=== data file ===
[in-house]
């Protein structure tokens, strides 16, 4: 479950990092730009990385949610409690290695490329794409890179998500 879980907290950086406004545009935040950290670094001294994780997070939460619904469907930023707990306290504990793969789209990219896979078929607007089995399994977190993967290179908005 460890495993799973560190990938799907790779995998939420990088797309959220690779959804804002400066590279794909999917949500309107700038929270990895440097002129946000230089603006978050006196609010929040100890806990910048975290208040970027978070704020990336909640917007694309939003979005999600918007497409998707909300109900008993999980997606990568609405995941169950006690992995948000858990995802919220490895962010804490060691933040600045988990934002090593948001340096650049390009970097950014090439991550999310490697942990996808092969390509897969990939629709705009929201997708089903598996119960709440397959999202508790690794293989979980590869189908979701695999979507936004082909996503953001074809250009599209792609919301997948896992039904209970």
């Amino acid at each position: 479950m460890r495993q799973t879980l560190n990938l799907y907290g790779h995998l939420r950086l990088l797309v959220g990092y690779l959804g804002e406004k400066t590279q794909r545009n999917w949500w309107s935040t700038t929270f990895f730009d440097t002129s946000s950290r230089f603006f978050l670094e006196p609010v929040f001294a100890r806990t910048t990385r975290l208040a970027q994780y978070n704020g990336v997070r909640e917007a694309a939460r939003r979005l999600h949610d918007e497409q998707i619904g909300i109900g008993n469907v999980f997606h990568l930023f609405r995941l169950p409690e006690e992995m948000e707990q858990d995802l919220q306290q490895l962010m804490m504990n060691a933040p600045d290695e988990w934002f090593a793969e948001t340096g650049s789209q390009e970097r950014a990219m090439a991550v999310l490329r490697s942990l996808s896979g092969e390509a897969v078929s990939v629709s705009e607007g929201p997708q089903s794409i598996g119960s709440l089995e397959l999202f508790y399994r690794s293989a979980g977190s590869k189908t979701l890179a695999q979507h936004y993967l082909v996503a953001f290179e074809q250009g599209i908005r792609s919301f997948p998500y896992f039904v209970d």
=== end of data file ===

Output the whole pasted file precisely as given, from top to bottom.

[in-house]
């Protein structure tokens, strides 16, 4: 479950990092730009990385949610409690290695490329794409890179998500 879980907290950086406004545009935040950290670094001294994780997070939460619904469907930023707990306290504990793969789209990219896979078929607007089995399994977190993967290179908005 460890495993799973560190990938799907790779995998939420990088797309959220690779959804804002400066590279794909999917949500309107700038929270990895440097002129946000230089603006978050006196609010929040100890806990910048975290208040970027978070704020990336909640917007694309939003979005999600918007497409998707909300109900008993999980997606990568609405995941169950006690992995948000858990995802919220490895962010804490060691933040600045988990934002090593948001340096650049390009970097950014090439991550999310490697942990996808092969390509897969990939629709705009929201997708089903598996119960709440397959999202508790690794293989979980590869189908979701695999979507936004082909996503953001074809250009599209792609919301997948896992039904209970």
């Amino acid at each position: 479950m460890r495993q799973t879980l560190n990938l799907y907290g790779h995998l939420r950086l990088l797309v959220g990092y690779l959804g804002e406004k400066t590279q794909r545009n999917w949500w309107s935040t700038t929270f990895f730009d440097t002129s946000s950290r230089f603006f978050l670094e006196p609010v929040f001294a100890r806990t910048t990385r975290l208040a970027q994780y978070n704020g990336v997070r909640e917007a694309a939460r939003r979005l999600h949610d918007e497409q998707i619904g909300i109900g008993n469907v999980f997606h990568l930023f609405r995941l169950p409690e006690e992995m948000e707990q858990d995802l919220q306290q490895l962010m804490m504990n060691a933040p600045d290695e988990w934002f090593a793969e948001t340096g650049s789209q390009e970097r950014a990219m090439a991550v999310l490329r490697s942990l996808s896979g092969e390509a897969v078929s990939v629709s705009e607007g929201p997708q089903s794409i598996g119960s709440l089995e397959l999202f508790y399994r690794s293989a979980g977190s590869k189908t979701l890179a695999q979507h936004y993967l082909v996503a953001f290179e074809q250009g599209i908005r792609s919301f997948p998500y896992f039904v209970d």